Finding our inner center in the new year

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Every spinning wheel has a center that is still. Maturity is about discovering that unmoving center in the wheel of life, writes Param Srikantia. Published on on January 10, 2021. logo

Spinning car wheel
Image credit: Saed Hindash | For lehighvalley

The words of Damien Barr ring so true: “We are not all in the same boat. We are all in the same storm.”

The COVID-19 pandemic has impacted us differently based on our life’s circumstances. The challenges we face are both unique and yet similar.

Globally, the pandemic has unleashed social isolation (loneliness from social distancing), powerlessness (recognizing that our destiny is not in our own hands) and meaninglessness (the loss of meaning and a sense of confusion from the colossal disruption of our lives).

Hopefully, the worst is behind us. Yet, the damage from the pandemic could unravel over decades. Inspired by the legacy of the Indian mystic Osho, who left behind over 2,000 books on creatively responding to life’s challenges, let’s explore one approach to develop resilience.

Circumference and Center: Like a wheel rotating at 70 mph down the freeway, our daily lives appear to be spinning wildly, with stressful work, Zoom meetings and anxiety about the future. But as Osho said, every spinning wheel has a center that is still. Maturity is about discovering that unmoving center in the wheel of life.

How do we do this? Normally, we forget ourselves and are lost in activities that make up our day. We need to grow our capacity for witnessing, to not just act but also to observe ourselves without judgment.

When we learn to watch our thoughts and feelings as if they are clouds floating through our inner sky, we don’t get sucked into the stress that our minds create.

Even for those with zero interest in meditation, there is something very simple, practical and freeing in the process of witnessing. If you can just relax with eyes closed, you will experience what feels like the “inner sky.”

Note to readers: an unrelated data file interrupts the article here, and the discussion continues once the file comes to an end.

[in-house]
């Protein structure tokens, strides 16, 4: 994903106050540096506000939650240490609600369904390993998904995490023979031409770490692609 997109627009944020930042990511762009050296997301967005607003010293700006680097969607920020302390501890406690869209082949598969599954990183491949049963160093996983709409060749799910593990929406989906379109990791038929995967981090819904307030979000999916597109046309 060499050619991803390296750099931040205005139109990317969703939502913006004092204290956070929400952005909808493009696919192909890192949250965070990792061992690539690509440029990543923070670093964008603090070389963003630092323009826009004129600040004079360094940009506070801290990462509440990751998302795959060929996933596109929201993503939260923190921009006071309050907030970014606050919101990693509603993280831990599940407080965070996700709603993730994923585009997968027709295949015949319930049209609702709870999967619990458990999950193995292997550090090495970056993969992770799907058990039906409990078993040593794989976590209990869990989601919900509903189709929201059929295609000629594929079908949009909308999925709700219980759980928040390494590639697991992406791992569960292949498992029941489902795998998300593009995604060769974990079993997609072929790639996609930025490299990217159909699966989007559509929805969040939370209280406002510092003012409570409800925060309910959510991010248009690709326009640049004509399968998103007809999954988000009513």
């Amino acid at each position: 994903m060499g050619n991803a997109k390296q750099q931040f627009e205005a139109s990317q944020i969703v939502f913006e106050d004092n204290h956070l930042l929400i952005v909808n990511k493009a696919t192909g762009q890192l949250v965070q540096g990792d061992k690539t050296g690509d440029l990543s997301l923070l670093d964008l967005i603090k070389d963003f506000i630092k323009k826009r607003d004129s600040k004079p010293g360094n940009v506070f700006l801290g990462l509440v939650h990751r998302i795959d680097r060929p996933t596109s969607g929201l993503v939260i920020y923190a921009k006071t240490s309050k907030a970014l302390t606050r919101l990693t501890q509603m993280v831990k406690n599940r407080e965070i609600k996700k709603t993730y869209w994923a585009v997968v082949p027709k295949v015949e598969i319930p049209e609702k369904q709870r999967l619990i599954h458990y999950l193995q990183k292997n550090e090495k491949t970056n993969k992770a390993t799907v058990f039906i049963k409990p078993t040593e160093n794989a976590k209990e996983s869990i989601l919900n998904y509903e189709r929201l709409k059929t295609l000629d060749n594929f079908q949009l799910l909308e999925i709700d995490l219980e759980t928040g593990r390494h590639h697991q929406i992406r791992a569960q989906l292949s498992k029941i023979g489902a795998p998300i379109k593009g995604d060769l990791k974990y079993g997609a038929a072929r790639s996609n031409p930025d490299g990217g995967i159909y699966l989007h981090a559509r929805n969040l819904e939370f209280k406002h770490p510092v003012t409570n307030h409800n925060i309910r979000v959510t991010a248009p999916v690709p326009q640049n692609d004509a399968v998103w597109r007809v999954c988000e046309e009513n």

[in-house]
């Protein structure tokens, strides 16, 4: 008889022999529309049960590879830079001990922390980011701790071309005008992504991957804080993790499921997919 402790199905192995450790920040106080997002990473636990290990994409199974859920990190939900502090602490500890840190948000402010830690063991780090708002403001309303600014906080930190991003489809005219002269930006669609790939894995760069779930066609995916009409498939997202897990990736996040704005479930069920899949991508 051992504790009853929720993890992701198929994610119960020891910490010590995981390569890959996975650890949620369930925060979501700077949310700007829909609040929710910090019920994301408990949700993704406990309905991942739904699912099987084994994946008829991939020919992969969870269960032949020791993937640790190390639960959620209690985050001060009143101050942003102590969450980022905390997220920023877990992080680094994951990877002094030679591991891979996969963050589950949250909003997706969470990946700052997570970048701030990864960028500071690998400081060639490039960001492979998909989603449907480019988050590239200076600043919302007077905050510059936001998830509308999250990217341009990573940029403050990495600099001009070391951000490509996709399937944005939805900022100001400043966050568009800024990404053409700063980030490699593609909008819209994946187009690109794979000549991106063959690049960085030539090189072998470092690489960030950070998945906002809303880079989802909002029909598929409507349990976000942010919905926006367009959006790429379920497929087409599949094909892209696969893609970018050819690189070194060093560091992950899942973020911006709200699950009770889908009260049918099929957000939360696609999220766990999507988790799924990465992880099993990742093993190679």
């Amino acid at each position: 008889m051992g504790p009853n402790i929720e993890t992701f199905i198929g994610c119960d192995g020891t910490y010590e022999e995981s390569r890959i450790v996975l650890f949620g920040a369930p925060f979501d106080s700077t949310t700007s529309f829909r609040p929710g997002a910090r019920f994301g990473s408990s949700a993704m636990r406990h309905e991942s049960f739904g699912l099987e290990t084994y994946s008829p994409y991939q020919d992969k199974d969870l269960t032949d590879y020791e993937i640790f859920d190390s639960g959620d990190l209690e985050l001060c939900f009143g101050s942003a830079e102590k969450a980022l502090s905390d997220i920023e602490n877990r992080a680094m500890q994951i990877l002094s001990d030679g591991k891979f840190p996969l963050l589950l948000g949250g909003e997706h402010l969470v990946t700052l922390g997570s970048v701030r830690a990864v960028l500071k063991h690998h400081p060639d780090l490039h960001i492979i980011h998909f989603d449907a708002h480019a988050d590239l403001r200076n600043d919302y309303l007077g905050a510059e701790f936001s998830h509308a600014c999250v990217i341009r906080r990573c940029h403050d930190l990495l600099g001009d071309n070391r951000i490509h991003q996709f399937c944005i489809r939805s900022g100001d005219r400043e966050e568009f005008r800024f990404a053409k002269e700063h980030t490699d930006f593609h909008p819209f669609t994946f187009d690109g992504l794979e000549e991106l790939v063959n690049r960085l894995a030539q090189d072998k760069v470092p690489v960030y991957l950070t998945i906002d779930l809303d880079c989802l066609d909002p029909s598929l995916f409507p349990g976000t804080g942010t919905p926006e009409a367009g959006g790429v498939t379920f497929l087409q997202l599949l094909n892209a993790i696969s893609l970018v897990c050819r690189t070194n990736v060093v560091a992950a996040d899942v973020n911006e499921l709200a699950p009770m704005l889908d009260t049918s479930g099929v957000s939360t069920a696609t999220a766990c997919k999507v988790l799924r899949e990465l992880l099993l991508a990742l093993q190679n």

In your inner sky, start watching the constant flow of thoughts and feelings. Never try to clear your mind of thoughts or feelings. Let them come and go. Don’t argue with them or agree with them. Just become a pure witness as if they are clouds floating by.

Let feelings of fear, sadness and joy also come and go. The watcher in us is the center while the crazy, everyday world (including the traffic jam of thoughts/feelings) becomes the circumference of the spinning wheel.

Even when setbacks occur, you can keep watching the drama of life without it harming the watcher in you. Osho says we often watch a movie as if it’s real life. He challenges us to do the reverse – to watch our real life as if it’s just a movie. Even disappointments can make our movie (i.e. life) richer!

Osho’s book, Meditation for Busy People: Stress Beating Strategies for People With No Time to Meditate offers several techniques to achieve peace even during turbulent times.

The next step is of unconditional self-acceptance. You may notice, says Osho, that there is an “internal condemner” in you, constantly criticizing you. Instead, shower love and compassion on yourself for everything you have been through. Celebrate who you are!

Self-acceptance can help reopen our hearts. When our hearts open, we can see the world anew through eyes of love and compassion. Life becomes more peaceful, our problems become lighter and we see life’s beauty.

Our gigantic empire of financial, technological and military superiority was, paradoxically, so fragile that a weightless virus could hurt it. Now, an awakened heart is what will help us heal in 2021.

Param Srikantia aka Deva Anugraha

Param Srikantia, aka Deva Anugraha, is a professor at the Baldwin Wallace University School of Business.

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